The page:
Prohibition and Communion

I’m learning about the Prohibition movement in the US in my history class and I was wondering: what would Catholic churches do if it was illegal to drink alcohol? I know that the Church doesn’t allow for the use of grape juice for the Precious Blood, but would an exception be made if say a law was passed that banned all alcohol consumption?

During Prohibition, there was an exception for sacramental wine and for alcohol in many medicines. For Latin rite Catholics, in those days, the congregation only received under one species so the exception was primarily for the priest.

OTOH, Orthodox and other Eastern Christians, to say nothing about Episcopalians and Lutherans, gave Communion in both species to all the faithful.

if you studied all the history about prohibition you learned that sacramental wine was exempt, it could be produced, sold through approved outlets to churches and used there.

True as that is, it’s possible to envision a hypothetical situation in which ALL alcohol was banned, with no exemptions for religious liturgies.

In such a case, Catholic Canon Law is clear that the sacrament is invalid and ineffective unless BOTH bread AND wine are consecrated and consumed by the priest.

A modification has been made in the case of alcoholic priests for use of mustum - an extremely-low-alcohol product. Possibly an exemption could be sought for general use of mustum by all priests in the affected area.

Otherwise, to have a valid sacrament, the law on prohibition would have to be broken, it seems, since the moral imperative for a valid Eucharist as commanded by Christ outweighs our obligations of obedience to secular authorities.

Thanks for all the responses, we just briefly mentioned Prohibition and didn’t really talk too much about it, but it got me thinking. Thanks again!

being someone of no knowledge of winemaking, is it not possible to produce non-alcoholic wine for this purpose?

Well, Canon Law states that the wine must be ‘natural fruit of the vine’ - you can’t add chemical preservatives or use alcohol derived from other fruits or from grains or anything like that.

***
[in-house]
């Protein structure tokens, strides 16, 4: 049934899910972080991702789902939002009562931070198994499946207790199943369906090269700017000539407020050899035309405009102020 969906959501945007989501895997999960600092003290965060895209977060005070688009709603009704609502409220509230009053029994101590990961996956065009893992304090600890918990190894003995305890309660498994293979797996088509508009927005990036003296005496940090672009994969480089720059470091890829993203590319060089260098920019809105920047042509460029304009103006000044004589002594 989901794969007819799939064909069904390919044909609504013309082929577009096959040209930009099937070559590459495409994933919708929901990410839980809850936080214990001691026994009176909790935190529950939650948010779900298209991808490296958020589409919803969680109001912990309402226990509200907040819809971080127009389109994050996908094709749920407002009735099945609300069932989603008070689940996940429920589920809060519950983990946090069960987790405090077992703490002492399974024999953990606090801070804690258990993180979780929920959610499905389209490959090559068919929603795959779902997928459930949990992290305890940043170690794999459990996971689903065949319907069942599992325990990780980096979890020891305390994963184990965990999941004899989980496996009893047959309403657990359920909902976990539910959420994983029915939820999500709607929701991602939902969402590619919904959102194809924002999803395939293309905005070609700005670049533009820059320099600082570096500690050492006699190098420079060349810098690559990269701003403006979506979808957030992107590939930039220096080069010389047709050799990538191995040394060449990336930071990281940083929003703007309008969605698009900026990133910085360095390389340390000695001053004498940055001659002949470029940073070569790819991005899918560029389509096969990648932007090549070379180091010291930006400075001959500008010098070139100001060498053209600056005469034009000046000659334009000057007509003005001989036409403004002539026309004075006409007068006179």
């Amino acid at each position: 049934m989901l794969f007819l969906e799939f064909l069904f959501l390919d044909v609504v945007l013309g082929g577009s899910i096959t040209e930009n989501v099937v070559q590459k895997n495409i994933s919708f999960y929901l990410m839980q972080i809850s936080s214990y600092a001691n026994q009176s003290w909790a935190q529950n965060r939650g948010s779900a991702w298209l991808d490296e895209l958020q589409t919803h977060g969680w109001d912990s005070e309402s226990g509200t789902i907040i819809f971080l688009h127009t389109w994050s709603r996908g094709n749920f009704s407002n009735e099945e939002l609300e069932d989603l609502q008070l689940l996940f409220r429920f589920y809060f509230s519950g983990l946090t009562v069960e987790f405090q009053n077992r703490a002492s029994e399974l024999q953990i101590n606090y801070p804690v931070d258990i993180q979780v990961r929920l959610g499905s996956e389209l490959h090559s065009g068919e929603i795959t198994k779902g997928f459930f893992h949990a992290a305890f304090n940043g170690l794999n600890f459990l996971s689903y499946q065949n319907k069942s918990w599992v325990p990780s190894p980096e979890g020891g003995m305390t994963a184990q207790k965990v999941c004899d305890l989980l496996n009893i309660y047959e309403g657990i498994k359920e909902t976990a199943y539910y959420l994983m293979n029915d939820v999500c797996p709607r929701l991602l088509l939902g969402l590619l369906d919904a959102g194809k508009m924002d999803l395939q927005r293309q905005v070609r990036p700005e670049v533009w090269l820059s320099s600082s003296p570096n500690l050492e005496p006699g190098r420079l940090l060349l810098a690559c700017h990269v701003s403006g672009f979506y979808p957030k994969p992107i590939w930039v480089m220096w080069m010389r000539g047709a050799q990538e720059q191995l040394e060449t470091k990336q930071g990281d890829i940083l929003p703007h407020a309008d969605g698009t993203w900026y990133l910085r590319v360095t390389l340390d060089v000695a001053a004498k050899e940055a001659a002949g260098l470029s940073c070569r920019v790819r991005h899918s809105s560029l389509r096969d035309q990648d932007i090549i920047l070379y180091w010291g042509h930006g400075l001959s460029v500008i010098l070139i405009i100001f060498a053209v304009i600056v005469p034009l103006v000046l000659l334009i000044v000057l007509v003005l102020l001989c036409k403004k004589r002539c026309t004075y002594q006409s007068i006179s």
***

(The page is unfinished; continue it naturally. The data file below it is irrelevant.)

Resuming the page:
I guess the processing required to make wine non-alcoholic might put its being ‘natural’ into question or something :shrug:

I believe there was an exception for religious purposes. Additionally,for most of church history, the people did not receive the precious blood. That is a novus ordo thing.

I know some of the families of the synagogue I grew up in claimed to be very religious during Prohibition. As Wine is used for Shabbos, and the Havdalah, service that closes the Sabbath, they claimed to be observant so they could purchase bottles of wine for religious reasons.

We can make our own wine. We must be careful though, to nip in the bud NOW these small seemingly innocuous sillinesses, such as banning crucifixes in schools, e.g… Italy. We must say,* '‘Or what? What are you gonna do - jail me?’* And if they want to jail you, let them. They will look foolish.

Bring it on, I say. We Catholics will have to resist all silly laws from the start. Because if we don’t, things will get much worse.

Yes, there was an exception made during prohibition for sacramental purposes.

Non-alcoholic wine is not valid matter.

If the U.S. outlawed all wine without an exception for use in our masses, we would have to break the law, and it would be no sin.

No it really isn’t. Grape juice, left to itself, will turn into either wine or vinegar, depending on what yeasts or bacteria it is exposed to, even while still in the fruit. Since the exposure even happens while the juice is inside the grape, there is no natural means to stop it from becoming either wine or vinegar, you simply help the juice ‘choose’ which one to become :slight_smile:

Welch used the pasturization process to produce the grape juice we now know and can buy on store shelves.

The Church does allow for a low alcohol wine called mustum, where the fermenation process is allowed to begin, but is then halted, generally by freezing it.

This is simply a very low alcohol wine, but it is still wine none the less.

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